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Law has a strangely complicated relationship to deception. Though it sometimes takes a hard line on behalf of truth - 'the truth, the whole truth, and nothing but the truth' - competing values often cause law to look the other way. How and why is lying alternately accepted, condemned, or prosecuted? What are the government's interests in allowing or disallowing lying?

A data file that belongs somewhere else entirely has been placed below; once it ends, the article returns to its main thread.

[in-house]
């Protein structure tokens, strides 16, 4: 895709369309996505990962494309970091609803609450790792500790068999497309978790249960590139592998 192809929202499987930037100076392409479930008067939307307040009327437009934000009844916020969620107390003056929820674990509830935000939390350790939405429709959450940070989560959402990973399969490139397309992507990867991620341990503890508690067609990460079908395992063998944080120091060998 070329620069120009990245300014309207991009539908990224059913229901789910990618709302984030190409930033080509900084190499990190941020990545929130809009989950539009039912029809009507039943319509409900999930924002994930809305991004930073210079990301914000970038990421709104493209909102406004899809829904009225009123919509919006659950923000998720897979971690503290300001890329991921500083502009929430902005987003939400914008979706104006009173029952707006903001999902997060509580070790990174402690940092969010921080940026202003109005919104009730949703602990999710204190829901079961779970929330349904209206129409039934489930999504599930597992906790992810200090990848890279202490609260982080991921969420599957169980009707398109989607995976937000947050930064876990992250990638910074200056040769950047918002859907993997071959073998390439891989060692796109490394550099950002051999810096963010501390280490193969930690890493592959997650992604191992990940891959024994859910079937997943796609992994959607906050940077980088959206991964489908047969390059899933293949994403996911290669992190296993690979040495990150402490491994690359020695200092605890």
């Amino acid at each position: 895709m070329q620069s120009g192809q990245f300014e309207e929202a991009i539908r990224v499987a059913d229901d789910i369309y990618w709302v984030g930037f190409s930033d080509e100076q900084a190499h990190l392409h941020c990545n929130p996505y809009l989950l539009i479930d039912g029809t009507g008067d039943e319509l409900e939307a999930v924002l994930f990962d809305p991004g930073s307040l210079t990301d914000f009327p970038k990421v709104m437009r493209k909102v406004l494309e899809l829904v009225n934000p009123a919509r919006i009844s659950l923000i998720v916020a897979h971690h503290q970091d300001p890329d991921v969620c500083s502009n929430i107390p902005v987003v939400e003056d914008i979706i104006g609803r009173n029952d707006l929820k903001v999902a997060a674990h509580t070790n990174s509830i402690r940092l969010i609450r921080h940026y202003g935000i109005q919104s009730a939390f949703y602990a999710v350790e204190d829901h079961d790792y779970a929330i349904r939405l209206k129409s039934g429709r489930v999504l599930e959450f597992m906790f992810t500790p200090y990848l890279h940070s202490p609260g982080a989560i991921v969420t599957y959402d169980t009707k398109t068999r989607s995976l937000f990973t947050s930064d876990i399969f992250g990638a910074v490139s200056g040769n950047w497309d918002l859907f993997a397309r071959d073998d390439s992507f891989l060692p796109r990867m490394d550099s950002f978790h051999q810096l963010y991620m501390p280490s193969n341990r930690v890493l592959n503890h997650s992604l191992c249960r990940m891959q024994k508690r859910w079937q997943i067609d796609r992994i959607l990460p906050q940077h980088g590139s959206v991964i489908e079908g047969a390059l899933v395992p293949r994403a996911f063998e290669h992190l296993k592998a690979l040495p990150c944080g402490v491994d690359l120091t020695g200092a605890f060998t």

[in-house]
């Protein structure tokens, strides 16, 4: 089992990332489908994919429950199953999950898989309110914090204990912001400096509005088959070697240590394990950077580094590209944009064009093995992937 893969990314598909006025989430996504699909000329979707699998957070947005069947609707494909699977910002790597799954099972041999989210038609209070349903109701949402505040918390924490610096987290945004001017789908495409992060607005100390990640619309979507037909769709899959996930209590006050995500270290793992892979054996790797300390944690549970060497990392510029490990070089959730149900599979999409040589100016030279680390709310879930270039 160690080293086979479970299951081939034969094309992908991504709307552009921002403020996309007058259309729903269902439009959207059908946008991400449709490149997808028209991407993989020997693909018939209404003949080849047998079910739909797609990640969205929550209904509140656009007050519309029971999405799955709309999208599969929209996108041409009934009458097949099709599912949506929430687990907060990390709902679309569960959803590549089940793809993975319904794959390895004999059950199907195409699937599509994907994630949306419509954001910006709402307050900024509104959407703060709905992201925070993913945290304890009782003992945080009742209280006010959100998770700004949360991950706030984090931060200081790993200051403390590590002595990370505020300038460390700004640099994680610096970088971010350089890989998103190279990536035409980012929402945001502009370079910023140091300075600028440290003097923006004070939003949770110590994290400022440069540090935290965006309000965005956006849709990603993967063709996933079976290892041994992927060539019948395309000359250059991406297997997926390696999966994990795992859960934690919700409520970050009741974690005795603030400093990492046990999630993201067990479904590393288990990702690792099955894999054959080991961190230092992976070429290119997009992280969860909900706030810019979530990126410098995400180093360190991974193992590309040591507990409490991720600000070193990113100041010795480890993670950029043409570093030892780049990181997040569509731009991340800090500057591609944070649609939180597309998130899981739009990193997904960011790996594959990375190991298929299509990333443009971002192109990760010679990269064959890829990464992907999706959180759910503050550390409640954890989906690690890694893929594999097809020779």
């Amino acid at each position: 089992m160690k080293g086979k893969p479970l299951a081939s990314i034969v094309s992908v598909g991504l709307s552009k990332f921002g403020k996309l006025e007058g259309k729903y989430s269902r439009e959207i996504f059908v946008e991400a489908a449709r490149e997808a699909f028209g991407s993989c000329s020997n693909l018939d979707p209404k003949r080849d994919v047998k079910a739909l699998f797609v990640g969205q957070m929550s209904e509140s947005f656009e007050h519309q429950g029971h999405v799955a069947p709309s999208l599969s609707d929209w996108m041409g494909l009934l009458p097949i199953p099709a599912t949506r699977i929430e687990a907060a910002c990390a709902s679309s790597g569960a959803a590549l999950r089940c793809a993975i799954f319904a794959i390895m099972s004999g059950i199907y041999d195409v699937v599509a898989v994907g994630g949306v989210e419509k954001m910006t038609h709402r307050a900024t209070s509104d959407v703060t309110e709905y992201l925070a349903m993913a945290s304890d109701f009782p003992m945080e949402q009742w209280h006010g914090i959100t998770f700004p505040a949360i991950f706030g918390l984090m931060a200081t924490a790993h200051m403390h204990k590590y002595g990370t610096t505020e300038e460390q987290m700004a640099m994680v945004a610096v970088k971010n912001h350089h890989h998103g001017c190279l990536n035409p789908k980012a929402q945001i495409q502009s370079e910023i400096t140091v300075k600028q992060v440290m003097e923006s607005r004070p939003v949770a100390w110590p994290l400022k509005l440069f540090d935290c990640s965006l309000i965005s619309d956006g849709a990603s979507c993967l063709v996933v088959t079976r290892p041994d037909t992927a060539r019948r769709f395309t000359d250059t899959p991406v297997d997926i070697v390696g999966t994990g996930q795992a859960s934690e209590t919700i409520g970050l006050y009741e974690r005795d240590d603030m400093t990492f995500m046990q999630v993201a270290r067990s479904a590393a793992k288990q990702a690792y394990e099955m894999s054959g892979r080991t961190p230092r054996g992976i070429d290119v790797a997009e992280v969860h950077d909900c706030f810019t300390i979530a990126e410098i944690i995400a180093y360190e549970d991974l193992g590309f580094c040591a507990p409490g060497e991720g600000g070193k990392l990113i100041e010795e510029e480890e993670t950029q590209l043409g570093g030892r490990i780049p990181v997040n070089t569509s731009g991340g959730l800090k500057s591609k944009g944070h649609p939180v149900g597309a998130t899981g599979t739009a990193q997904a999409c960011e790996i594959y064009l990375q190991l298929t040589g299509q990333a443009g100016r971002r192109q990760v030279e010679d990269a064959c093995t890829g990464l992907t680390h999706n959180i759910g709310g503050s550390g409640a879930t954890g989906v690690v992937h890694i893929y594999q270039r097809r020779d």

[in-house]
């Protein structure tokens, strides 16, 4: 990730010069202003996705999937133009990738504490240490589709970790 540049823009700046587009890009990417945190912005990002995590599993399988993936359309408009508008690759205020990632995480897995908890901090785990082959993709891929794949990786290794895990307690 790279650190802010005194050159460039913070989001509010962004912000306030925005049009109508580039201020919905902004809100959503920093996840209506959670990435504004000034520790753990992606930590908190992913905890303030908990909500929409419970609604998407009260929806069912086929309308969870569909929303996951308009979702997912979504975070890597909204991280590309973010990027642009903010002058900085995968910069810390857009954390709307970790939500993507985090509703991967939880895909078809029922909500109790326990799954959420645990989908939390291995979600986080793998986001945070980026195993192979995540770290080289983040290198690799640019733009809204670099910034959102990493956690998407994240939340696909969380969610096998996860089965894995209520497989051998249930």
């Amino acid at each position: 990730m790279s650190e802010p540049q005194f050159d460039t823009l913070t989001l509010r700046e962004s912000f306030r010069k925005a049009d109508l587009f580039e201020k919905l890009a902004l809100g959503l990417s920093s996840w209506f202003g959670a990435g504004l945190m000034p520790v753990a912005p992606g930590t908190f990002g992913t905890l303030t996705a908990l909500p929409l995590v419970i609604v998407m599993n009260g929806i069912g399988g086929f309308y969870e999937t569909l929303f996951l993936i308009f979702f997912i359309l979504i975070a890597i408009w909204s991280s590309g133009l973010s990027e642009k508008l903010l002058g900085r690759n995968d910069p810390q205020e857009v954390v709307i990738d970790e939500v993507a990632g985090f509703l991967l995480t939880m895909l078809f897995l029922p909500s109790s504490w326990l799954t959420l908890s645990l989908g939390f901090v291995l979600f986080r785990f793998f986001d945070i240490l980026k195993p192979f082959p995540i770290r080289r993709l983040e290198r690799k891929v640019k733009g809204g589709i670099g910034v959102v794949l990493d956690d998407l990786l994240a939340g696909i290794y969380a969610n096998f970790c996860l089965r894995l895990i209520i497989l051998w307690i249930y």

Law and Lies is the first book to thematically address the role of lying in the American legal system. Undercover police agents are permitted to lie in the name of catching criminals, and government officials are permitted to lie in service of national security. In the case of the military's 'Don't ask, don't tell' policy, lying was not only permitted, but actively encouraged. A range of illuminating case studies reveal that the government's tolerance of deception is rarely as simple as the 'whole truth'.